Drawing on extensive archival records and illustrations, histories of the sport, and newspaper files, Canada’s Prime Minister delves into the fascinating early years of ice hockey.
In the tumultuous beginnings of hockey, the fights were as much off the ice as on it. This engaging new book is about the hockey heroes and hard-boiled businessmen who built the game, and the rise and fall of legendary teams pursuing the Stanley Cup. With a historian’s perspective and fan’s passion, Stephen Harper presents a riveting and often-surprising portrait, capturing everything from the physical contests on the rinks to the battles behind the scenes and the changing social conventions of the twentieth century.
A Great Game shows that many things have stayed the same. Rough play, fervent hometown loyalties, owner-player contract disputes, dubious news coverage, and big money were issues from the get-go. Most important in these early years was the question: Was hockey to be a game of obsessed amateurs playing for the love of the sport, or was it a game for paid professionals who would give fans what they wanted? Who should be responsible for the sport – including its bouts of violence – both on and off the ice?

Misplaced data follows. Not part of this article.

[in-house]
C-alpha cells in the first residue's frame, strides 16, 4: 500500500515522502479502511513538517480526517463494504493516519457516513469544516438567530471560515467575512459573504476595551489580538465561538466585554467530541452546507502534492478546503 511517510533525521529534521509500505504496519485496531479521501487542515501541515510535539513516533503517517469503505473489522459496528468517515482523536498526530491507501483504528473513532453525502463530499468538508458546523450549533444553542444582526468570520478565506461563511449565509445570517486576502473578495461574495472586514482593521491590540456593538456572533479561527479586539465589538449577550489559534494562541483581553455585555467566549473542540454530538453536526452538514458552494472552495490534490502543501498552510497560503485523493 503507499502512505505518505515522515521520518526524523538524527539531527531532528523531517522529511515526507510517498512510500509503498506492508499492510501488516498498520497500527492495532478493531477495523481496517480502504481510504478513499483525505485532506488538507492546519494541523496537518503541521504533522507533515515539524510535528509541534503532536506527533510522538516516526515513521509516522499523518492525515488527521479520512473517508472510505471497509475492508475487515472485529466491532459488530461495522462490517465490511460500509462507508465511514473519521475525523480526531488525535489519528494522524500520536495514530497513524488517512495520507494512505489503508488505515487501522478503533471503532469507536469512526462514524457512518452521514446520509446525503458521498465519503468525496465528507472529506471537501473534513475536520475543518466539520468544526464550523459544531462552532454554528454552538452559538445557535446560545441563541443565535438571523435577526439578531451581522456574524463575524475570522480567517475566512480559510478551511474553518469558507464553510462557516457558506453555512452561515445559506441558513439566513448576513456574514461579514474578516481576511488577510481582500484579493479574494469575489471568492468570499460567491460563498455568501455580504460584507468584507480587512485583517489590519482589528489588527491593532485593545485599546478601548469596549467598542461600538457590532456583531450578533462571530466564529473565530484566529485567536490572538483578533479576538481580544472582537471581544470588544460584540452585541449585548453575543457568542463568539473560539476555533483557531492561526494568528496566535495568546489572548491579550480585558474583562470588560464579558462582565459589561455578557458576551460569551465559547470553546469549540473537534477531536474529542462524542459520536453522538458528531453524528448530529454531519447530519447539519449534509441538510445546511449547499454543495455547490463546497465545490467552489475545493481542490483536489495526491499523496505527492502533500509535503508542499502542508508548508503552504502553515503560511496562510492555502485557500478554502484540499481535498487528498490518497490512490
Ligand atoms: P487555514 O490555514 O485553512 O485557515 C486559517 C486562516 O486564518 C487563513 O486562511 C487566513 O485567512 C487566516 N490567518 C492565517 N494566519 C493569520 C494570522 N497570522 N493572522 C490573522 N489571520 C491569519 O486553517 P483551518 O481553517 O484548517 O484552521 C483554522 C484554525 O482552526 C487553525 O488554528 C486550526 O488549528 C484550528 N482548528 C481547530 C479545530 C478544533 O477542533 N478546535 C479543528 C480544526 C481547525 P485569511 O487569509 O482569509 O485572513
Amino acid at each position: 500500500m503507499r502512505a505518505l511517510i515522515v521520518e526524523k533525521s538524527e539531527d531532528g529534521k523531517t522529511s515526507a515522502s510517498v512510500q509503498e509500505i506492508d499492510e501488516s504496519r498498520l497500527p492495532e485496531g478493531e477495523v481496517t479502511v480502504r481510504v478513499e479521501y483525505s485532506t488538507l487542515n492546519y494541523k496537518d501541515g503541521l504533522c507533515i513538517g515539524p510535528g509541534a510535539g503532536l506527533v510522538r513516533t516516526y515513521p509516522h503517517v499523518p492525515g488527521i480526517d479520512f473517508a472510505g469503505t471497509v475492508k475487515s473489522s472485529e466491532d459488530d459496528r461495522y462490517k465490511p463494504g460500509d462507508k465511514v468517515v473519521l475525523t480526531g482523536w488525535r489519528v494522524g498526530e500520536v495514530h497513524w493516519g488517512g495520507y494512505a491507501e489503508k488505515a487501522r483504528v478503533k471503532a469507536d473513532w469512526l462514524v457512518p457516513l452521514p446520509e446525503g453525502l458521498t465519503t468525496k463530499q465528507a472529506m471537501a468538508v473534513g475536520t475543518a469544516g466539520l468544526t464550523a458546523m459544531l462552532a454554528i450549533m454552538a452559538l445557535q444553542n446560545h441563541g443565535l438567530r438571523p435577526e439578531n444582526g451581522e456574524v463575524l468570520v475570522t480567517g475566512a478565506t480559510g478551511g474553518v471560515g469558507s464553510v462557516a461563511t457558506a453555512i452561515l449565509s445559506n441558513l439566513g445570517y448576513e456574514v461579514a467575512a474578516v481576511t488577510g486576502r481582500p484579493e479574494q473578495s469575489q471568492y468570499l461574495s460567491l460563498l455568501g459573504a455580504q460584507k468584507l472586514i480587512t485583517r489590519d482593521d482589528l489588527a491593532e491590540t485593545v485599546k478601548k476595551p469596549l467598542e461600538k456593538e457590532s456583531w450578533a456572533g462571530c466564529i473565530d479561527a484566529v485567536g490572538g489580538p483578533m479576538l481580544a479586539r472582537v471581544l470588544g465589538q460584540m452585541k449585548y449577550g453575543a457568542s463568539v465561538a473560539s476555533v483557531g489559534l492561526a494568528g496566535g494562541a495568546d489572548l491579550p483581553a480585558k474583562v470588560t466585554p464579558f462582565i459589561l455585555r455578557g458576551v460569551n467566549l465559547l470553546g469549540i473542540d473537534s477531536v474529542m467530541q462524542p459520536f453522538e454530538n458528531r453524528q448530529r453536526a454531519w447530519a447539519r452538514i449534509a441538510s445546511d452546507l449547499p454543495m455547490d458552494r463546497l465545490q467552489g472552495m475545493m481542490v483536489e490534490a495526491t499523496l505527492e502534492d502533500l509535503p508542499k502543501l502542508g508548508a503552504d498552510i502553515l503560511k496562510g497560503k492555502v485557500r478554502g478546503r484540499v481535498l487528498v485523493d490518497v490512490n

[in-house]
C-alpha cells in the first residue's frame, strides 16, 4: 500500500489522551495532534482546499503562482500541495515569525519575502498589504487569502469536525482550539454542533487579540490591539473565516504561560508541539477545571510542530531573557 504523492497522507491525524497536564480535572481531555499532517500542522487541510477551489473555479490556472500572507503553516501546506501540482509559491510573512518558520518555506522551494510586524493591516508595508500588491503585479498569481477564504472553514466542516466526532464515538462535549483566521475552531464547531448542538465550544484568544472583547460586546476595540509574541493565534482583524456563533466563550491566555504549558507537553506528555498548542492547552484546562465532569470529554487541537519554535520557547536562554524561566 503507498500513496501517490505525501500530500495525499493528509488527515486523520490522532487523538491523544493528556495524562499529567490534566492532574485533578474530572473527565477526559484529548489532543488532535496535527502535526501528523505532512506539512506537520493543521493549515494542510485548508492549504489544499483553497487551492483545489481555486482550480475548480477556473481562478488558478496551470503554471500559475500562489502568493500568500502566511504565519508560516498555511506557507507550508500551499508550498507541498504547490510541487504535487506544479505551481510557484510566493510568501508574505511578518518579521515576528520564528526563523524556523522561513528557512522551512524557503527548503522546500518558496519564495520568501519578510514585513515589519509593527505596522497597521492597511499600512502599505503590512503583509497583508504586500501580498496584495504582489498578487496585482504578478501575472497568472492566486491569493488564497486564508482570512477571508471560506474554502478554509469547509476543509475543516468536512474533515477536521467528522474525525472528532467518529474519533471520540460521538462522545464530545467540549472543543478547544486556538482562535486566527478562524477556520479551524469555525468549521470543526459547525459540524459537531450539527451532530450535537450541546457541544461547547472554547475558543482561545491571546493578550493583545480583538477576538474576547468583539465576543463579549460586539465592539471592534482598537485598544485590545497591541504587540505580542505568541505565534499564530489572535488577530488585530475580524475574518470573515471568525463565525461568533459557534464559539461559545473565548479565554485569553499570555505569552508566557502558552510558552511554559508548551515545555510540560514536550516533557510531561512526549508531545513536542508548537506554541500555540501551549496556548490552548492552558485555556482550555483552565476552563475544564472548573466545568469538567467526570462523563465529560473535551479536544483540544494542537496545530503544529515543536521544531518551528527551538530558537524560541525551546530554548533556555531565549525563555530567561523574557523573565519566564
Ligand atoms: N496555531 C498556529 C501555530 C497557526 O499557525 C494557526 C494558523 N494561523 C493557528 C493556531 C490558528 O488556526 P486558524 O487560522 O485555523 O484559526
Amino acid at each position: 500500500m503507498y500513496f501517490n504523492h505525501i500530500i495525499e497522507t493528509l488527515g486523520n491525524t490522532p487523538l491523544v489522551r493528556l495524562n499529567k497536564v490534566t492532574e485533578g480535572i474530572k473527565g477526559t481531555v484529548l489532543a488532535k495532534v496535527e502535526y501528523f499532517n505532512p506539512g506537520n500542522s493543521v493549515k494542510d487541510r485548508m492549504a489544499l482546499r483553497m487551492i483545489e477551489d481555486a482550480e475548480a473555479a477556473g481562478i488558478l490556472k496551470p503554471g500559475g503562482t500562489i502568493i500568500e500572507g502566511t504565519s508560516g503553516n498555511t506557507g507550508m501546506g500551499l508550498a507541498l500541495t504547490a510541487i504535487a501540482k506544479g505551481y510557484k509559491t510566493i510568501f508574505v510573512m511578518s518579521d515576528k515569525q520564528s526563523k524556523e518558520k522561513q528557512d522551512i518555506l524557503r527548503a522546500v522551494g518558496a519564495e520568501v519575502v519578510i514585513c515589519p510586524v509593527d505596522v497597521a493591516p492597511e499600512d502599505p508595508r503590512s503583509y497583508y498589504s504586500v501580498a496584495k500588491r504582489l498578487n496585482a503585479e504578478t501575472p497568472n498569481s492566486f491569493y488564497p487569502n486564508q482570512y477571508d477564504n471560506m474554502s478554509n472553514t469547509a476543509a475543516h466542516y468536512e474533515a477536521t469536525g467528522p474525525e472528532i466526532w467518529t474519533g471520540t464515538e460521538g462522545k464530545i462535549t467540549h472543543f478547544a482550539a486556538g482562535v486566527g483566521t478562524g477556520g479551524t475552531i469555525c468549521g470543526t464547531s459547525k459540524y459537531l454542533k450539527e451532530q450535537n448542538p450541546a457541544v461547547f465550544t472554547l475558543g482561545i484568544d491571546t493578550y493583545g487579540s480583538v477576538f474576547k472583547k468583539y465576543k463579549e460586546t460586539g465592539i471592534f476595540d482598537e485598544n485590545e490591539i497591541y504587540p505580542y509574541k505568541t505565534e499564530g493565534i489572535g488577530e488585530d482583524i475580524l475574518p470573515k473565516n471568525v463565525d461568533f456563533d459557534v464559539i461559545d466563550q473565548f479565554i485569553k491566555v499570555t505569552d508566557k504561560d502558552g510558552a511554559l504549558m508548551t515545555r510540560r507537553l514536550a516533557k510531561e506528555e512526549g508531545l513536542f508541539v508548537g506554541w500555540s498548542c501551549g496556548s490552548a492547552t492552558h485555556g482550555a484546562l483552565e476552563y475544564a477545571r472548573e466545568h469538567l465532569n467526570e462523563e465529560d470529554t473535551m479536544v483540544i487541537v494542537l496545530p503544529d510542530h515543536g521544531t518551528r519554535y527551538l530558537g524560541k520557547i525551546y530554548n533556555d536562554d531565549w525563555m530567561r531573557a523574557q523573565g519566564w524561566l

A century ago, rinks could melt, and by half time the blades screwed to the players’ shoes could be sinking in mud. It was during this time that teams such as the Toronto Professionals of 1908 and the Toronto Blue Shirts of 1914 took turns battling for the city’s very first Stanley Cup. Against the fanatical opposition of amateur hockey leaders, these “forgotten Leafs” would lay the groundwork for the world’s most profitable hockey franchise.
In paying tribute to these hockey pioneers and the contagious loyalty of their fans, Harper resurrects the history of hockey’s first decades. Lavishly illustrated with photographs of the game’s greatest arenas and earliest star players, this entertaining and original book will captivate you from start to finish.